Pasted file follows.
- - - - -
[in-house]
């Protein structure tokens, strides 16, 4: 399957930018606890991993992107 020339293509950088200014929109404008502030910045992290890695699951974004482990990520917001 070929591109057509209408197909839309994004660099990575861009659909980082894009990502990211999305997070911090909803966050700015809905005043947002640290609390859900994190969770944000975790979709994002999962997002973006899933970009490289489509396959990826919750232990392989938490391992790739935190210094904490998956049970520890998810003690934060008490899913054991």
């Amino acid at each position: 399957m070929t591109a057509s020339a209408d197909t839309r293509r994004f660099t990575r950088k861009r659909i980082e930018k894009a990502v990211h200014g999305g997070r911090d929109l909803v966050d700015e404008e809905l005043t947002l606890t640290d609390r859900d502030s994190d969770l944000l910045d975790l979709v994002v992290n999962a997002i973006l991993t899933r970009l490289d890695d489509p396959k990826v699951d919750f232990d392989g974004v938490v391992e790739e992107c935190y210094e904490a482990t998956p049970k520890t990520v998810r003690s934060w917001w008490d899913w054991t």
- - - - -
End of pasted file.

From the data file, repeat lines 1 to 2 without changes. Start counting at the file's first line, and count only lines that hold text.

[in-house]
């Protein structure tokens, strides 16, 4: 399957930018606890991993992107 020339293509950088200014929109404008502030910045992290890695699951974004482990990520917001 070929591109057509209408197909839309994004660099990575861009659909980082894009990502990211999305997070911090909803966050700015809905005043947002640290609390859900994190969770944000975790979709994002999962997002973006899933970009490289489509396959990826919750232990392989938490391992790739935190210094904490998956049970520890998810003690934060008490899913054991």